“We feel very strongly that this is a great budget, fulfilling the needs of the people of the state of Washington in terms of basic education, early learning, mental health care, (and) health care for all through the Apple Health program,” Chopp said. “The list of accomplishments in this budget is very, very encouraging for the future of the state of Washington.”

Senate budget writer Andy Hill, R-Redmond, said Republicans similarly were content to close some tax breaks as part of the final budget solution.

“We think it was part of the compromise, and it’s something to get the job done,” Hill said. “And we think they don’t hurt the economy, and that we also extend some existing incentives that we think will create jobs and help the economy.”

Disagreements between the House and Senate previously included whether to cut tuition at the state’s colleges and universities. While Republicans in the state Senate had advocated a 25 percent tuition cut, Democrats said that would hurt higher education institutions, and had pushed for freezing tuition prices instead.

The budget deal lawmakers announced Saturday will reduce tuition costs, but leaders wouldn’t say by how much.

Another challenge the Legislature faces with its new-two year budget is how to handle Initiative 1351, the costly measure voters approved last fall to lower K-12 class sizes. Neither Republicans nor Democrats believe they can pay for the initiative, but they have disagreed on whether to ask voters to amend it or take a tougher vote in the Legislature to scale back the law. Neither Inslee nor legislators would share their plan for I-1351 Saturday.

One area where specifics were more clear was how lawmakers plan to spend more than $300 million in revenue expected to be collected over the next two years from state-licensed marijuana businesses. They approved a proposal Saturday devoting about half of that money to low-income health care, about $50 million to children’s behavioral-health programs such as drug-abuse prevention, and $12 million to local governments that allow marijuana businesses. Most of the rest would help balance the state budget.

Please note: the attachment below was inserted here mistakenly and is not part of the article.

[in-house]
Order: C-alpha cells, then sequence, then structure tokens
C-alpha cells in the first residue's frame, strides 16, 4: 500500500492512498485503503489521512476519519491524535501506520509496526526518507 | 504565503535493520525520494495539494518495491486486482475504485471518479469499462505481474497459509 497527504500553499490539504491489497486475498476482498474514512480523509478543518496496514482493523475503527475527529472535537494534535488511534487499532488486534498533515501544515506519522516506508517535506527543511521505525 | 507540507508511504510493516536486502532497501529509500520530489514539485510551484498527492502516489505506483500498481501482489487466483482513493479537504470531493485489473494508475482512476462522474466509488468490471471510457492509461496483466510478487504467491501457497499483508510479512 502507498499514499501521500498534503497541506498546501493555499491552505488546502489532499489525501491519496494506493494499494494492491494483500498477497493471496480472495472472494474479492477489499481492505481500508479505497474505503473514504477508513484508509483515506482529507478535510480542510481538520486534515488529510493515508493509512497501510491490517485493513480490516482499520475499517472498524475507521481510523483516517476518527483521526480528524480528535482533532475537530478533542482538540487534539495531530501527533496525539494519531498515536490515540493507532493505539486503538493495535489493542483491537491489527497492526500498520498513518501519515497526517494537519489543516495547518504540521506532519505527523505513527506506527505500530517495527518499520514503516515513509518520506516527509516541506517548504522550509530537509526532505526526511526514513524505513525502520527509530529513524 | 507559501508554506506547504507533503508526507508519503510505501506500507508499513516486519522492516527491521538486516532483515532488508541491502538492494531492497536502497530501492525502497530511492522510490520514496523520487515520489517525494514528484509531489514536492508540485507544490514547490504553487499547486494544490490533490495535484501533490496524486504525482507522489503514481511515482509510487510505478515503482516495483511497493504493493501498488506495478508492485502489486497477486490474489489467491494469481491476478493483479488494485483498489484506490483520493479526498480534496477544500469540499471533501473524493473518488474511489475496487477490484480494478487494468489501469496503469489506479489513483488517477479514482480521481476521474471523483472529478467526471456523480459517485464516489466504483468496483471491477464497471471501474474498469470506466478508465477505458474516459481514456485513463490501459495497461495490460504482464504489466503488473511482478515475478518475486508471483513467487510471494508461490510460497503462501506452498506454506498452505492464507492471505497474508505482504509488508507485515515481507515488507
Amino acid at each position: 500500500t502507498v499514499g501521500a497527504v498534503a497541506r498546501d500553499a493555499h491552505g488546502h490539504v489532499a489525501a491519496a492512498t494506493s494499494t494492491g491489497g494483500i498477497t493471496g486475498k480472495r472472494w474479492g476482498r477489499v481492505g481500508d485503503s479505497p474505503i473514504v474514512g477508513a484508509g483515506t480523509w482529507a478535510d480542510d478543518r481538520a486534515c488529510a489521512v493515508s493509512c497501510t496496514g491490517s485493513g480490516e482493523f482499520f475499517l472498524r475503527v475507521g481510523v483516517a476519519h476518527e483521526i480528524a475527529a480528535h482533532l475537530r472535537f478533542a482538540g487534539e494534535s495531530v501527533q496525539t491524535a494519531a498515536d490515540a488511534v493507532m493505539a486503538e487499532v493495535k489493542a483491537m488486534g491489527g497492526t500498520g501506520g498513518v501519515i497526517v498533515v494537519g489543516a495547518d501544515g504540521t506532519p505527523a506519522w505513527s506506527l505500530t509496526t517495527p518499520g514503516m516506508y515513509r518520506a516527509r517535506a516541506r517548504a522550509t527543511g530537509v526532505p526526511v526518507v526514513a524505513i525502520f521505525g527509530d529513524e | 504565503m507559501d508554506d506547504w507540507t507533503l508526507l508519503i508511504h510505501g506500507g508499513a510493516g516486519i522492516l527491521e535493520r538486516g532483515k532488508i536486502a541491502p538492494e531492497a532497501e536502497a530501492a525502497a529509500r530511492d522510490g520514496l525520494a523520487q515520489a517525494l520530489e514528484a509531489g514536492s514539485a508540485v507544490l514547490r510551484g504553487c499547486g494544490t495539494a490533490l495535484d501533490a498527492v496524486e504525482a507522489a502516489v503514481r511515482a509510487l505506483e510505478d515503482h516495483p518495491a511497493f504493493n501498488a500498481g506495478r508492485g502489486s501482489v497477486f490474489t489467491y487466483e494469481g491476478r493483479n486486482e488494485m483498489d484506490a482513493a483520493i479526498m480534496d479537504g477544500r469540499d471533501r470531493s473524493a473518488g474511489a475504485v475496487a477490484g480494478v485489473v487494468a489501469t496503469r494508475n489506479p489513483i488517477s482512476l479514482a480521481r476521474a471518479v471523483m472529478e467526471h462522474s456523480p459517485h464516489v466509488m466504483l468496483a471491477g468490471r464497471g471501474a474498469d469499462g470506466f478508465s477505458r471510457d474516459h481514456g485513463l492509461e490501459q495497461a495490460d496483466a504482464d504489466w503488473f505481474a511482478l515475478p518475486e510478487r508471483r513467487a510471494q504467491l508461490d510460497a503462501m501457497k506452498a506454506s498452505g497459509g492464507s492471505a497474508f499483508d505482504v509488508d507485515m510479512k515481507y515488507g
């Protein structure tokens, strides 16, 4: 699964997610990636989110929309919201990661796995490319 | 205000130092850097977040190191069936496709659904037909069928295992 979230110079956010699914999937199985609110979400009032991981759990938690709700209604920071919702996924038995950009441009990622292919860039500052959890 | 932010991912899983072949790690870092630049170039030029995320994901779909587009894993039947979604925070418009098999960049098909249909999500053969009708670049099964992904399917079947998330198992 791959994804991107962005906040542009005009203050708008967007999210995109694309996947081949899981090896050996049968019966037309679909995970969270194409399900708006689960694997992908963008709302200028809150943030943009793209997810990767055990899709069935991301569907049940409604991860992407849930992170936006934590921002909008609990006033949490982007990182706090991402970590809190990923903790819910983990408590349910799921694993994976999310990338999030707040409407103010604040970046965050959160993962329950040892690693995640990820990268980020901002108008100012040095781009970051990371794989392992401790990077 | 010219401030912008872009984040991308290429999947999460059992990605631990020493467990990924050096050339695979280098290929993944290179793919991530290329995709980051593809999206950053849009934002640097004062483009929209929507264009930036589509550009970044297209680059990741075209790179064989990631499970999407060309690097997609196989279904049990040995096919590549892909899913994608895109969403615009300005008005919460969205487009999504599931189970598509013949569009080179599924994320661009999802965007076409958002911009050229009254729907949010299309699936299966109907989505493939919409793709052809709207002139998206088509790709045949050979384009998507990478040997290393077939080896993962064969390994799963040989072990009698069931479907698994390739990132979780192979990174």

The marijuana bill headed for Inslee’s desk would also ease the tax treatment of sellers by consolidating taxes on the drug into a single 37 percent retail tax, plus sales taxes that would be waived for patients who join a new medical registry.

Separate from the two-year operating budget, many members of both the Democrat-controlled House and the Republican-led Senate want to pass a 16-year, $15 billion package of transportation improvements before they adjourn for the year.

They agree it should be funded mainly by increasing the state gas tax by more than 11 cents per gallon, but Senate Republicans have conditioned their support on the Democratic governor dropping a plan he’s floated to set a standard for greenhouse-gas emissions from fuel.

Transportation budget writer Judy Clibborn, D-Mercer Island, voiced optimism Saturday that a deal would come through. Major disagreements besides the fuel standard have been worked out, she said.